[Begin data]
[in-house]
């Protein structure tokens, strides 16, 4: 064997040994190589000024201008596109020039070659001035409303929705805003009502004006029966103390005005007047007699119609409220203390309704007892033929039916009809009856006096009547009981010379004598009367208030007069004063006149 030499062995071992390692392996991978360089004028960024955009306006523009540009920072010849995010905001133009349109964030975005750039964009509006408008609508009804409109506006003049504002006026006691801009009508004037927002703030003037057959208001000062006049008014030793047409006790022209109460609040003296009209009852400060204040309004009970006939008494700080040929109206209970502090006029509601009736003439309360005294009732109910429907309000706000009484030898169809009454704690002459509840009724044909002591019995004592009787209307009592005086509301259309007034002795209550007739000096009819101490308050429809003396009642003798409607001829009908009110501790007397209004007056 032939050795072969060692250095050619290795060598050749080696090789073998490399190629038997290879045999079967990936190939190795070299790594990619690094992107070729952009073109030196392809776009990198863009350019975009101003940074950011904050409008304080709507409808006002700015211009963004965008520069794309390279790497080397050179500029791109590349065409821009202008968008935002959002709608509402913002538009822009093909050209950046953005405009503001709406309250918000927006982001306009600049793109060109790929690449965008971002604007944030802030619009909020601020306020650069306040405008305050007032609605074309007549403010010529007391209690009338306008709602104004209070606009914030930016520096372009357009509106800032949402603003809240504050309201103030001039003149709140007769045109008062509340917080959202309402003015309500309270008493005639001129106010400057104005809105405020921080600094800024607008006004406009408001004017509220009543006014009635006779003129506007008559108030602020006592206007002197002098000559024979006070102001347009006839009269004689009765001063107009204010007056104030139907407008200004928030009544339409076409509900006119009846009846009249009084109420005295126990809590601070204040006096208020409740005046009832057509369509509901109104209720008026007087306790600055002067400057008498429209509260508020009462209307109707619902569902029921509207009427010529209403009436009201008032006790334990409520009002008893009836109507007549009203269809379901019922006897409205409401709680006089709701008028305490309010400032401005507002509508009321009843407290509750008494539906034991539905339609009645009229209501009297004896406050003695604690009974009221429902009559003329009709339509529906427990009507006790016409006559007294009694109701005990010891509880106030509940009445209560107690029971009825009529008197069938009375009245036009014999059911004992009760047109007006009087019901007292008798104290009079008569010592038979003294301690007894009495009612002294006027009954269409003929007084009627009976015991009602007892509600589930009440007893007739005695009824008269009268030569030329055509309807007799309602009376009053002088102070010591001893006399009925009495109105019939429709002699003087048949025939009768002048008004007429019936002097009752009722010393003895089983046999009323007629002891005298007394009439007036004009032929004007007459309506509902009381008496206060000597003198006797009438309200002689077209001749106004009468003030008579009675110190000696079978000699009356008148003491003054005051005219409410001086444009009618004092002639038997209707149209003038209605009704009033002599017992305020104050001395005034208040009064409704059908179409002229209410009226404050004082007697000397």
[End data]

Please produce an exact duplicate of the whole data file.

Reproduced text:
[in-house]
């Protein structure tokens, strides 16, 4: 064997040994190589000024201008596109020039070659001035409303929705805003009502004006029966103390005005007047007699119609409220203390309704007892033929039916009809009856006096009547009981010379004598009367208030007069004063006149 030499062995071992390692392996991978360089004028960024955009306006523009540009920072010849995010905001133009349109964030975005750039964009509006408008609508009804409109506006003049504002006026006691801009009508004037927002703030003037057959208001000062006049008014030793047409006790022209109460609040003296009209009852400060204040309004009970006939008494700080040929109206209970502090006029509601009736003439309360005294009732109910429907309000706000009484030898169809009454704690002459509840009724044909002591019995004592009787209307009592005086509301259309007034002795209550007739000096009819101490308050429809003396009642003798409607001829009908009110501790007397209004007056 032939050795072969060692250095050619290795060598050749080696090789073998490399190629038997290879045999079967990936190939190795070299790594990619690094992107070729952009073109030196392809776009990198863009350019975009101003940074950011904050409008304080709507409808006002700015211009963004965008520069794309390279790497080397050179500029791109590349065409821009202008968008935002959002709608509402913002538009822009093909050209950046953005405009503001709406309250918000927006982001306009600049793109060109790929690449965008971002604007944030802030619009909020601020306020650069306040405008305050007032609605074309007549403010010529007391209690009338306008709602104004209070606009914030930016520096372009357009509106800032949402603003809240504050309201103030001039003149709140007769045109008062509340917080959202309402003015309500309270008493005639001129106010400057104005809105405020921080600094800024607008006004406009408001004017509220009543006014009635006779003129506007008559108030602020006592206007002197002098000559024979006070102001347009006839009269004689009765001063107009204010007056104030139907407008200004928030009544339409076409509900006119009846009846009249009084109420005295126990809590601070204040006096208020409740005046009832057509369509509901109104209720008026007087306790600055002067400057008498429209509260508020009462209307109707619902569902029921509207009427010529209403009436009201008032006790334990409520009002008893009836109507007549009203269809379901019922006897409205409401709680006089709701008028305490309010400032401005507002509508009321009843407290509750008494539906034991539905339609009645009229209501009297004896406050003695604690009974009221429902009559003329009709339509529906427990009507006790016409006559007294009694109701005990010891509880106030509940009445209560107690029971009825009529008197069938009375009245036009014999059911004992009760047109007006009087019901007292008798104290009079008569010592038979003294301690007894009495009612002294006027009954269409003929007084009627009976015991009602007892509600589930009440007893007739005695009824008269009268030569030329055509309807007799309602009376009053002088102070010591001893006399009925009495109105019939429709002699003087048949025939009768002048008004007429019936002097009752009722010393003895089983046999009323007629002891005298007394009439007036004009032929004007007459309506509902009381008496206060000597003198006797009438309200002689077209001749106004009468003030008579009675110190000696079978000699009356008148003491003054005051005219409410001086444009009618004092002639038997209707149209003038209605009704009033002599017992305020104050001395005034208040009064409704059908179409002229209410009226404050004082007697000397």